AAC or standard CMU blocks
I want to build a house in Florida using surface bonded concrete blocks.
I like standard CMUs since these can be dry stacked (mortarless) but then it will be necessary to insulate the exterior walls outside.
If I use autoclaved airated concrete (AAC) blocks then the wall itself will provide the insulation but I have to use mortar. With AAC I do not need surface bonding, I need only ordinary stucco.
But I like the idea of surface bonding cement since it increases the wall strength and seals against water. Can this be applied to AAC blocks and how much more expensive is this than ordinary stucco.
Would it be cheaper to go with fully grouted ordinary dry stacked CMUs and ouside insulation on the exterior walls. What sort of insulations are recommended here?
AAC or standard CMU blocks
A portion is already answered on a different thread.
Dry stacked masonry is not as easy as you think it is. In your area, you may find it cheaper to have a masonry contractor to do the block shell. That is the reason for the current method of building masonry homes in Florida. With dry stacked you still have to address the problems of uplift, roof anchorage and the hurricane projectile protection (depending on your county). You do not just stack the block and will have to insure the wall is truely vertical and provide shims or intermediate mortar joints to keep it true. Remember, you are stacking 8" wide block up 8 or 10 feet with nothing to keep them vertical.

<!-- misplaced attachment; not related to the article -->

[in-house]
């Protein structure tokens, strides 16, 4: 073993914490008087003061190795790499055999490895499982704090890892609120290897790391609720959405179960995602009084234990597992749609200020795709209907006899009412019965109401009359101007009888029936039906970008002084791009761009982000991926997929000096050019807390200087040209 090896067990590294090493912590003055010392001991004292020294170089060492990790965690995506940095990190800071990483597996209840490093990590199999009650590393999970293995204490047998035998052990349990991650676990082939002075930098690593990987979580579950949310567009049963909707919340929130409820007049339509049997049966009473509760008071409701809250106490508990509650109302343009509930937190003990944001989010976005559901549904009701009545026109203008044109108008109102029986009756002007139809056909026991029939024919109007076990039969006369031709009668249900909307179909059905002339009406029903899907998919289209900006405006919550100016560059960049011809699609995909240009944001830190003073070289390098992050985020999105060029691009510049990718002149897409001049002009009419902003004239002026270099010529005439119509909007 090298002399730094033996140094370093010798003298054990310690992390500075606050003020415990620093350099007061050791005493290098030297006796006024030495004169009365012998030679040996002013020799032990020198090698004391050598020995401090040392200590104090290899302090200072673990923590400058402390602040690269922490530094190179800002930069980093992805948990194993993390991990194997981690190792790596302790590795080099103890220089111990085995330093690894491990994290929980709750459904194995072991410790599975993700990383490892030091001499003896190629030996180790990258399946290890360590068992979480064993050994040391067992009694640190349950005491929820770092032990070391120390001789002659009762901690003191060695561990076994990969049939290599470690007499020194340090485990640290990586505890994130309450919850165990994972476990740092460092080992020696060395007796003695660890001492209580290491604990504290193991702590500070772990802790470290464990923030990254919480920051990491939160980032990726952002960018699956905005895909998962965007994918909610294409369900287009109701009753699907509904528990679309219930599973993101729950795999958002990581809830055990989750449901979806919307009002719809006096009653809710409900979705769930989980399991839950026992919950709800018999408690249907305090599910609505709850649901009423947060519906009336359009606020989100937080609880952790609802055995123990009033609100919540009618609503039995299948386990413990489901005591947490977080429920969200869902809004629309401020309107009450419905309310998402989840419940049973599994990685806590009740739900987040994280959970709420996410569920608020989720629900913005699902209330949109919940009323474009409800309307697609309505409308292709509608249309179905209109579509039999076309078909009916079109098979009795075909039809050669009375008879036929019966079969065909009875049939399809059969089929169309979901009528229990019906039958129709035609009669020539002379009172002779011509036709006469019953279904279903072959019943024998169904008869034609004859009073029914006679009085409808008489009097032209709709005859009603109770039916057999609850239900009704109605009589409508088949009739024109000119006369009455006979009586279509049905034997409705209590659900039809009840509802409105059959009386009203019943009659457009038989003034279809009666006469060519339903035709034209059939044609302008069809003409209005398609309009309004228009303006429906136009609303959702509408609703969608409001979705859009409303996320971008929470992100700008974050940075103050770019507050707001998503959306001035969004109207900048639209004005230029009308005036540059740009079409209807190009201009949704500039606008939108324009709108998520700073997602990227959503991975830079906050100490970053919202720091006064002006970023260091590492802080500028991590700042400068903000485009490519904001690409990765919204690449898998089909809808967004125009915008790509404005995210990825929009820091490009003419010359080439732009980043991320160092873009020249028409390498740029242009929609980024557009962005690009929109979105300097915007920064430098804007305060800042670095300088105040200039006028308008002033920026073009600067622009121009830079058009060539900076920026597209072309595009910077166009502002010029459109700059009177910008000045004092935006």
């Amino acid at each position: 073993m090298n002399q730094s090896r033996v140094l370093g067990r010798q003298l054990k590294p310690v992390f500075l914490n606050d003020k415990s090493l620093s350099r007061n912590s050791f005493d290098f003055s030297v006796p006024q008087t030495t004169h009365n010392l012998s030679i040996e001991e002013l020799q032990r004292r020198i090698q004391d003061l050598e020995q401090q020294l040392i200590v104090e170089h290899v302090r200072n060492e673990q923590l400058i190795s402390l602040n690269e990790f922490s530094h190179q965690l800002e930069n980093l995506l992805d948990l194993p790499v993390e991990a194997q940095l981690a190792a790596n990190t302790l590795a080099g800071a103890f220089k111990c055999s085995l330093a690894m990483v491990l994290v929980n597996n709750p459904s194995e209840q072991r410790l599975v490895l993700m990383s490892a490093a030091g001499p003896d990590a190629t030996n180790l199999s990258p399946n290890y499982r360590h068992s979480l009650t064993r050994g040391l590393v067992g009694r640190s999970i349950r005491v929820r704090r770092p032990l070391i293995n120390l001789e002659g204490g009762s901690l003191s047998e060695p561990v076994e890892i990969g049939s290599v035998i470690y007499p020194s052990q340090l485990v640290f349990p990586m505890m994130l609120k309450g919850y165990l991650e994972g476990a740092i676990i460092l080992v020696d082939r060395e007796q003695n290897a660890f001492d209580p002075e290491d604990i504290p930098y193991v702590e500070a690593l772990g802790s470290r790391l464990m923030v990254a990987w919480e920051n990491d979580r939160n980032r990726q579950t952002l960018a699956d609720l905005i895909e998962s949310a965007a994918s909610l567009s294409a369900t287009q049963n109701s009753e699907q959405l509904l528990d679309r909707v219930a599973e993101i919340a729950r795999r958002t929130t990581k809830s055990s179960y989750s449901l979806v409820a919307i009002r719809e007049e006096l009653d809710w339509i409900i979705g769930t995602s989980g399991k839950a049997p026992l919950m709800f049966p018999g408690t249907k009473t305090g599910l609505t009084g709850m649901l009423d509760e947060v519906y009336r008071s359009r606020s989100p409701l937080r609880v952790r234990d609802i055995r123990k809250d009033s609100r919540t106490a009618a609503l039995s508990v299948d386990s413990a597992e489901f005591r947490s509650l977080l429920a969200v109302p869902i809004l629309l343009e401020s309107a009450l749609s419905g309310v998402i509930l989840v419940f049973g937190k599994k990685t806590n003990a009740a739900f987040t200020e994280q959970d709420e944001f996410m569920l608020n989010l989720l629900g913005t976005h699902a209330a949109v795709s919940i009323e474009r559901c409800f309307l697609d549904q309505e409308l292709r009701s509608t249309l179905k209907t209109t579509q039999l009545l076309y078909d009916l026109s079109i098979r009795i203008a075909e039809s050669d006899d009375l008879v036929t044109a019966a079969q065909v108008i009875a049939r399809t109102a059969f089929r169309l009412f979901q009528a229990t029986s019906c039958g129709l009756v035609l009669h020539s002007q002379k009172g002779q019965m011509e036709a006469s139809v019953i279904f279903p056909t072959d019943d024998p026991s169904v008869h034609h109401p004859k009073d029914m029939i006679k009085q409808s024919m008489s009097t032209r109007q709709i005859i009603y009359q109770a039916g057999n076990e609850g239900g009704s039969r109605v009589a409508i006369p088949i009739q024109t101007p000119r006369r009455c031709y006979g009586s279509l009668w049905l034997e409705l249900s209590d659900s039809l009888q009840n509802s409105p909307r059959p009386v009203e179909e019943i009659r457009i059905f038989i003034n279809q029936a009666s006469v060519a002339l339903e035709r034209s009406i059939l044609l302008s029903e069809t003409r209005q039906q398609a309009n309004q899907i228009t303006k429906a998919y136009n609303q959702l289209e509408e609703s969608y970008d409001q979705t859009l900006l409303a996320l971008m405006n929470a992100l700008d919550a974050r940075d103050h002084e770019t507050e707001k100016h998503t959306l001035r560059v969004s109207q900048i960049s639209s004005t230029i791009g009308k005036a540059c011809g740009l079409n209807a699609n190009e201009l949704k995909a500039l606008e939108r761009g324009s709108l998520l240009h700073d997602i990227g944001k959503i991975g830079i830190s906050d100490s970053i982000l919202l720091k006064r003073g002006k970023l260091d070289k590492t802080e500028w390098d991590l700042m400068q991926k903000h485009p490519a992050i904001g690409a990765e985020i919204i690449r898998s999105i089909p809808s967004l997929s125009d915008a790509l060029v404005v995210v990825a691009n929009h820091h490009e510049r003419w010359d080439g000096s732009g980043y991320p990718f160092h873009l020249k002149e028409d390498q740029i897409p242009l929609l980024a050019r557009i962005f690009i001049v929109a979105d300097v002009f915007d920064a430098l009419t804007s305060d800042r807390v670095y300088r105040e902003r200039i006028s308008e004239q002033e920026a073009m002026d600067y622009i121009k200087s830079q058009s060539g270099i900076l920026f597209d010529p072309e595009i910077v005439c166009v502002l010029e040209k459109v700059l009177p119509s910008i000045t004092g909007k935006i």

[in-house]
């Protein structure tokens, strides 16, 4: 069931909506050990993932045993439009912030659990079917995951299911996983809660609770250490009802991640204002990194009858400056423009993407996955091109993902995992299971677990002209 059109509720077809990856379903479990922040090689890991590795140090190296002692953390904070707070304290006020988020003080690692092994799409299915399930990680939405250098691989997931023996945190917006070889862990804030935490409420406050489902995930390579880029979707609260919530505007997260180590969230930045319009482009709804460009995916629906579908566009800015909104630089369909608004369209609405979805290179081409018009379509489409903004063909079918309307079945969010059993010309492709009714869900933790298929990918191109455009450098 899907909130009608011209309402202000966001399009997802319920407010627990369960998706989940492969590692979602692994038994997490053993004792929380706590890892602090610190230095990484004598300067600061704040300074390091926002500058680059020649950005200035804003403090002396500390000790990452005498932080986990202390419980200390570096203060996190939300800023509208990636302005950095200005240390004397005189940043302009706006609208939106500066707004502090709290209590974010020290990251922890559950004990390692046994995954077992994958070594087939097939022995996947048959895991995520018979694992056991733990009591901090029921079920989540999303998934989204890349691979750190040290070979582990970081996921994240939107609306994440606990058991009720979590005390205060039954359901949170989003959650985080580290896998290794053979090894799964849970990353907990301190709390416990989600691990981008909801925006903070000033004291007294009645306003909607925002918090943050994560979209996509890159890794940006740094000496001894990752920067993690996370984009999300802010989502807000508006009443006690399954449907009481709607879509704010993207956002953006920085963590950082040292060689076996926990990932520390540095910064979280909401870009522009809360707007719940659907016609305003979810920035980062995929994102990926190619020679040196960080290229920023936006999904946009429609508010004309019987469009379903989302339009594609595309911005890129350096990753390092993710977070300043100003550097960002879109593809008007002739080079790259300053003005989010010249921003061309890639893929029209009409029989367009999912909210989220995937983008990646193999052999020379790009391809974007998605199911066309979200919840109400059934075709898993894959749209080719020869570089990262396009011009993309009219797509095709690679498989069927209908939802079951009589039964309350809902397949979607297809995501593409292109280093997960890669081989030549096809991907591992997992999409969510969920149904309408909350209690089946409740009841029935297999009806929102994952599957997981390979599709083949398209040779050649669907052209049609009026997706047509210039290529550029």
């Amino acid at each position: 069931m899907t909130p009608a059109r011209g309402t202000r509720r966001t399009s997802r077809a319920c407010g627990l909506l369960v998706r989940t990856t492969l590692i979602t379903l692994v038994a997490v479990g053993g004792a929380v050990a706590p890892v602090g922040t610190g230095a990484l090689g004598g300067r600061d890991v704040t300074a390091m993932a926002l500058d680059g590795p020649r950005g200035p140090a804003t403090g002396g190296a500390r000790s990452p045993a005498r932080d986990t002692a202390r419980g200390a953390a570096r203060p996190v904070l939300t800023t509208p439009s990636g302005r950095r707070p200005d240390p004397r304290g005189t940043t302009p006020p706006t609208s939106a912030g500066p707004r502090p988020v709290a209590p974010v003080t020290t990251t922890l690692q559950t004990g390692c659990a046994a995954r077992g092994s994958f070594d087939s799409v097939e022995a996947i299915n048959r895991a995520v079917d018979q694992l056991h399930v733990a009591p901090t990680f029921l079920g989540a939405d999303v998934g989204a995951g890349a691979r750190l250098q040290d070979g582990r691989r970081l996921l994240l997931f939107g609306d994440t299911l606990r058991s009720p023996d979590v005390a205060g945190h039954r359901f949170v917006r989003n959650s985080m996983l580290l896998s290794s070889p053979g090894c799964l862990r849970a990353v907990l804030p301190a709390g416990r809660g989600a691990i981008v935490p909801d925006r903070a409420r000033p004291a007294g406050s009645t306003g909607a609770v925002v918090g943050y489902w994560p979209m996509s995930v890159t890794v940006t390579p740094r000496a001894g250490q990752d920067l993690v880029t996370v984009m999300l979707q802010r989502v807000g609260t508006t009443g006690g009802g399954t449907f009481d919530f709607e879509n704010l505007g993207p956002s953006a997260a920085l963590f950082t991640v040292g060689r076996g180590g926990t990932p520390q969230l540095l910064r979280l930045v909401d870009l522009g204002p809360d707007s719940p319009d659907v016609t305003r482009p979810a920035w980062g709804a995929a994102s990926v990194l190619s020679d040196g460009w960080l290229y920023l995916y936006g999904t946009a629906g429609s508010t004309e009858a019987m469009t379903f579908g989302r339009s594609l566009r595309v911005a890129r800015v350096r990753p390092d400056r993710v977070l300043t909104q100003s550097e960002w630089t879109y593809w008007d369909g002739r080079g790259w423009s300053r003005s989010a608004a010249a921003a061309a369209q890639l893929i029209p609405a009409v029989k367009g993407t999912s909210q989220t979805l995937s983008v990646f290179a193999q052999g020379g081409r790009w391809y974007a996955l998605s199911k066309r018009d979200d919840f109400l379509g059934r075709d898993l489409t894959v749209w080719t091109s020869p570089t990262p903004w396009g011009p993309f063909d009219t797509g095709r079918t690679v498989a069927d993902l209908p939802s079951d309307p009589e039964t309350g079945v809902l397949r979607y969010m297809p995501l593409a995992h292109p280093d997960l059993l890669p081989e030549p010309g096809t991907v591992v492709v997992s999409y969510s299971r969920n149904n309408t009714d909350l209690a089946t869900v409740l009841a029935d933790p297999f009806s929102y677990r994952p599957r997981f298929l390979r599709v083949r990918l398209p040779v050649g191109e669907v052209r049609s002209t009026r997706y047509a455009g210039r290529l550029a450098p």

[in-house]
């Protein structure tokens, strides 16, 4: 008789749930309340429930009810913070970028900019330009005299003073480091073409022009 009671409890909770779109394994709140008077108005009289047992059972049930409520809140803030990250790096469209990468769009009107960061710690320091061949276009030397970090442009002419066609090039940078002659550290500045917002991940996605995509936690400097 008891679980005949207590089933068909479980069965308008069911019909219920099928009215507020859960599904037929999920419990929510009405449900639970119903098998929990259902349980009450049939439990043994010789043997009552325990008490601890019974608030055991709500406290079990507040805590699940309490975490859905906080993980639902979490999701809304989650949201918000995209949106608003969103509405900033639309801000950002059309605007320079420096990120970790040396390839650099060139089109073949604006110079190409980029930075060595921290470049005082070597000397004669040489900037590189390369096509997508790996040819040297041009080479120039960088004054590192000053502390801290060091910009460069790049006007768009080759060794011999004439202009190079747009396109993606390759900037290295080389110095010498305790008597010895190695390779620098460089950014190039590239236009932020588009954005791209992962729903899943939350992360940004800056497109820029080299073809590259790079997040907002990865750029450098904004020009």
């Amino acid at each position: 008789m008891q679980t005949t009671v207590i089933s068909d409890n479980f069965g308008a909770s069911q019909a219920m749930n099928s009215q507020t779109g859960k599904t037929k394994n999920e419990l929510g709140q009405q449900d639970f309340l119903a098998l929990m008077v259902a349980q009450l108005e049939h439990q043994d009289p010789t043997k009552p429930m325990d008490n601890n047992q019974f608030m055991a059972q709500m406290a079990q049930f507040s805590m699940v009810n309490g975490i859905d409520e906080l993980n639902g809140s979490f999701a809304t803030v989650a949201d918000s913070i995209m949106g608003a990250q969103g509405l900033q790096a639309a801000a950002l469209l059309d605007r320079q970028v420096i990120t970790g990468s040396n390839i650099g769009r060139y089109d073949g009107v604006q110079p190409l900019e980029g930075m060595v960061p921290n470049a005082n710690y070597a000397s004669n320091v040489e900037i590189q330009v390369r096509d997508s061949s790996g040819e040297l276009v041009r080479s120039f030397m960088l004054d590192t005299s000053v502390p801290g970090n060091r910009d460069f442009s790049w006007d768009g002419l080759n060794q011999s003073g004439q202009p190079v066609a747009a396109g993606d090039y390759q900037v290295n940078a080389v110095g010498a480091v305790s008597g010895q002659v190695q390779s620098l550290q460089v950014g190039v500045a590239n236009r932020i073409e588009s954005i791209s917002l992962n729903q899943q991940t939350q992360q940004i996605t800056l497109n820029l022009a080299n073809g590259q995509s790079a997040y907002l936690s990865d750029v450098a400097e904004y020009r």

AAC is an old European building material that has a high material cost. It has been very successful in northern European areas where wood is thought of as good only for low cost construction and where the cost of the materials was government subsidized. It can be laid with thinset, convential mortat or even surface bonded. I do not know if it qualifies to be used as a substitute for concrete block in the areas that require protection from hurricane driven projectiles. Wood certainly is inadequate.
Surface bonding does not increase the "wall strength". It has higher fexural strength and lower compressive (vertical) strength. Most problems I have seen are shear problems on wall with ligh lateral loads.
You can only find out what is cheapest for your home by putting together the options and getting prices for them. By doing a portion of the job your self, what you can (and want to ) do, makes it a little more complicated to put the picture together.
In the end, your masonry home will be worth more than a stick or wrinkled tin stud home.
There is a block out there called Liteblok from Cresco Concrete Products in Houston. It will do what you want. It's cost effective, lightweight, interlocking, and mortarless. You can just finish the walls with thin stucco.
which, in your considered opinion, would be best, dick,,, icf's, cmu, or aac's,,, my thinking's icf's #1 w/grout filled cmu 2nd - both steel reinforced.
thanks - john
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